Next Monday (18 March 2013) might see a decisive moment in Britain, both in the relationship of the parties that form the current coalition government, and in the relationship between parliament and the press.
I say that it “might” see this, because experience suggests that in relation to the issue of regulation of the press, there have been an incredible number of false dawns, and an equal number of solutions which proved to be not quite as permanent or successful as they had at first been thought to be.
It’s been a little while since my last update. I had been hoping to finish writing my novel by around Easter and although it ended up being a few weeks later than that, I did finally get it done.
As expected, however, the editing process after that was hard. Really hard. I ended up putting the book away for a month or so, and wasn’t quite sure how I was going to start in the process of re-drafting all of the work that I had spent so many hours slaving over.
Not much progress to report on the novel – I am up to 72,000 but restructuring the internal layout means that I am writing without making forward progress on my overall word-count. Still, I am aiming to be done with my first draft by Easter, work and other commitments permitting.
There was a curiously muted international reaction to the allegations of widespread voting irregularities in the recent Russian presidential elections. Numbers were significantly lower in post-election protests within Russia, and most international powers have accepted the result with only superficial negative comment.
But in a continent of profoundly and increasingly undemocratic change, is the lack of reaction so surprising? I wrote in November (here) about the unelected technocrats taking power in Greece and Italy with no democratic mandate for the sweeping economic reforms that they were subsequently to seek to push through. Even these ground-breaking developments have rapidly come to be accepted as uncontroversial, so perhaps the sense is that Russia, where at least lip-service was paid to the idea of democratic elections, should count itself lucky.
I wish I could say that the silence of the last couple of months has been down to my single-minded focus on getting the second half of my book written. It would not be completely untrue – I have managed to get over 65,000 words of the first draft complete now, and am into the final sections. These are the parts which I have thought about the most and which ought therefore to be flowing more smoothly – but somehow now that I come to write them there are a hundred little ways in which the story I thought I was going to be telling by this point has changed. This is making things complicated.
As tweeted last week, I have now crossed the 40,000 word mark in the first draft of my fantasy novel. For a while that has been looming large in my mind as a land-mark: I am hoping to have a finished first draft of something slightly over 80,000 words on the basis that I will probably edit down, rather than adding more material.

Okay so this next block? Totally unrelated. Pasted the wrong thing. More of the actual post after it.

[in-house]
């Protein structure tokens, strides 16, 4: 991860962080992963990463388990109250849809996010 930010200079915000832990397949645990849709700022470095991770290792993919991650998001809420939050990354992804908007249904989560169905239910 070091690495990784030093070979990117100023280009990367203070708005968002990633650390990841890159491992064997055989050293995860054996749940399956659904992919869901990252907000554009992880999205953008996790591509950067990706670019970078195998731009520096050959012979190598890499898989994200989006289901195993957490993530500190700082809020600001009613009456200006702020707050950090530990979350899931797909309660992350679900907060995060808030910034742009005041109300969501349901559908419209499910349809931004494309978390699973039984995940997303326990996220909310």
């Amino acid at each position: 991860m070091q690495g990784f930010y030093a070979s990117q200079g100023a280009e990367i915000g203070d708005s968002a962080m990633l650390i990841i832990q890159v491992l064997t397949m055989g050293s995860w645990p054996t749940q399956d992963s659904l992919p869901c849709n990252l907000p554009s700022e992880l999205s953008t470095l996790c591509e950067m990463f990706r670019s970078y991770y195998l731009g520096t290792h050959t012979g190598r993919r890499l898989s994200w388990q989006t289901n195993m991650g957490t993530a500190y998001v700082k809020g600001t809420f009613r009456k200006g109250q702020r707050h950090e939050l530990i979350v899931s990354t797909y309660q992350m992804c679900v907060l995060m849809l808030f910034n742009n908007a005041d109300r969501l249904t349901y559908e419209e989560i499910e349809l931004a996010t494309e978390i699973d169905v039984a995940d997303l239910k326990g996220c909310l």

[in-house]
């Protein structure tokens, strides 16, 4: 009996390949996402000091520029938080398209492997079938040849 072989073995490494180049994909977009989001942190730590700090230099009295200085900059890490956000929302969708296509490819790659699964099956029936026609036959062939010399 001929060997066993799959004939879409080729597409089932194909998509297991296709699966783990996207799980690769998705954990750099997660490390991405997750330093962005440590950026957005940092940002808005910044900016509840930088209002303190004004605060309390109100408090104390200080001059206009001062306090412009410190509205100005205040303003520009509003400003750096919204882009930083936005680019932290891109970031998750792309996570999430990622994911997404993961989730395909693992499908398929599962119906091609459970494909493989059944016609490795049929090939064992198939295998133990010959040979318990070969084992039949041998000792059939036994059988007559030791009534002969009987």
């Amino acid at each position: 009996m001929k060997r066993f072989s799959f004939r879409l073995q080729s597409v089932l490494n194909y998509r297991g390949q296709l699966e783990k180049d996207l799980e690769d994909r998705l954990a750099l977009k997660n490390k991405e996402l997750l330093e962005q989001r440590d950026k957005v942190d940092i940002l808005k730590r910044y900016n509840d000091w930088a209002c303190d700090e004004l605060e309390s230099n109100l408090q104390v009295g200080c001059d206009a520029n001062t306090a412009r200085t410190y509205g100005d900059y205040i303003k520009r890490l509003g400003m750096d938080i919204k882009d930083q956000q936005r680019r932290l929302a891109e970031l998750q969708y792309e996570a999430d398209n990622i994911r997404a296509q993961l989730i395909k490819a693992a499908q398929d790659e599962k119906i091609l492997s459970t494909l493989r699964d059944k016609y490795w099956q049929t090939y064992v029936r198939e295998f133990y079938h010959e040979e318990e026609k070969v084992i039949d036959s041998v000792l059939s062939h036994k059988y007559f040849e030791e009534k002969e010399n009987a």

Anne McCaffrey sadly passed away earlier this week at the age of 85.
It was having Tolkein’s Hobbit read to me as a child that first interested me in fantasy stories, and it was writers like Ursula LeGuin and C S Lewis that represented the first fantasy authors that I read for myself. But it was Anne McCaffrey who inspired me to write.
Her Pern novels represented the first time that I felt I was engaging with a fully realised world. One of her great skills was to blur the line between fantasy and science fiction, so that even when you were reading something wholly incredible and otherworldly, there was never a sense of implausibility within the context of the universe she had created. I aspire to that.
I have just completed an online “morality test” which is run by the BBC’s LabUK science site.
I am not going to talk, for now, about the detailed methodology of the test, although anyone else who wants to take part might get a truer result if they click on the link above now, before continuing to read this post. I might come back to this when those results are published next year. I am also not going to deal in this post with the theory which the test is investigating – Human Superorganism Theory – which deserves rather more time than I have available in this post, but which I do want to look into in more detail.
This is a preview of
Morality – what’s disgust/anger got to do with it?
. Read the full post (565 words, estimated 2:16 mins reading time)
So – in the space of a few days Greece and Italy have both acquired new, albeit interim, governments.
In Greece, the new prime minister is Lucas Papademos – not a member of parliament and not, therefore, elected by the Greek people, but apparently qualified for the task of implementing austerity measures in the country by virtue of his former vice-presidency of the European Central Bank. It is reported (here, for example) that “The Greek stock market jumped sharply when Mr Papademos arrived at the presidential palace to join the negotiations on Thursday morning.”
Let us imagine a world in which certain economic and political doctrines are regarded as indisputably superior. In this world it is beyond question that a decrease in regulation creates an increase in competition. In turn, an increase in competition is regarded as inevitably leading to products and services being provided more efficiently and cheaply.
For the inhabitants of that world, taking the above arguments to their (for them) logical conclusion means decreasing regulation and increasing competition in all areas of life. What might the consequences of this approach be in such a world?